Routine eye matters can frequently be handled by your general practitioner veterinarian. The conditions listed below, however, frequently require the attention of a specialist.
* Cataracts – cataract surgery by a board certified ophthalmologist is currently the only treatment for cataracts. Cataracts can be inherited or secondary to a systemic disease process, such as diabetes.
* Corneal ulcer – there are many different types of corneal ulcers. The type of corneal ulcer will dictate the proper treatment for your pet. Some ulcers can be treated medically while other corneal ulcers will need to be treated surgically.
* Eyelid Masses – most tumor of the eyelid margin are benign. They are typically surgically removed using cryotherapy, decreasing the chance of regrowth and minimizing post-op home care.
* Glaucoma – if glaucoma is detected early, restoration of vision is a possible outcome. Glaucoma can be managed medically and in certain cases surgery with our ECP or Transcleral Laser Unit could potentially prolong your dogs vision.
* Prolapsed gland of the nictitans (cherry eye) – surgical replacement of the gland will decrease the irritation of the exposed gland while not decreasing tear production.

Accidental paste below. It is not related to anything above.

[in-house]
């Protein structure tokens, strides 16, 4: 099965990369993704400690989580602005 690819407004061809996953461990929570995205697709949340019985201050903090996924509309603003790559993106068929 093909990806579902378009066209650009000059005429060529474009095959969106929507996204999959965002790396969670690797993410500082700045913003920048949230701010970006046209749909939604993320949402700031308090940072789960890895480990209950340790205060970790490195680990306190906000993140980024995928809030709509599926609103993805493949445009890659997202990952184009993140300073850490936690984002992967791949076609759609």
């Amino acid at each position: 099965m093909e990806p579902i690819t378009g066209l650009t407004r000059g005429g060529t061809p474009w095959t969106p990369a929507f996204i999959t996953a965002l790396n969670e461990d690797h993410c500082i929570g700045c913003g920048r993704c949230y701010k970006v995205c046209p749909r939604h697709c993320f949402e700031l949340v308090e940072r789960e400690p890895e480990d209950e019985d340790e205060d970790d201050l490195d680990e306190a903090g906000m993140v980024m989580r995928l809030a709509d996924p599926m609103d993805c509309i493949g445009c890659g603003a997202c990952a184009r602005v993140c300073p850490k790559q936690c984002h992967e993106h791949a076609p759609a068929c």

* Uveitis – inflammation in the eye – is usually treated medically. Further diagnostics may be needed to try and determine the cause of the inflammation.
* Do you know why your pet's eyes seem to glow when caught in the light at night? It's because of a specialized structure called a tapetum. Most animals that are active at night have this special, additional layer underneath their retina. This reflective structure acts like a mirror, and reflects light back through your pet's retina to enhance night vision.
* Do dogs see only in black and white? While we can't ask them, most veterinary ophthalmologists now believe that dogs see colors similarly to how a color blind human would perceive them: Not only in black and white, but with a limited scale of colors.
Does your cat or dog need a veterinary ophthalmologist? Talk to your general practitioner veterinarian, or find a VCA board certified veterinary ophthalmologist near you.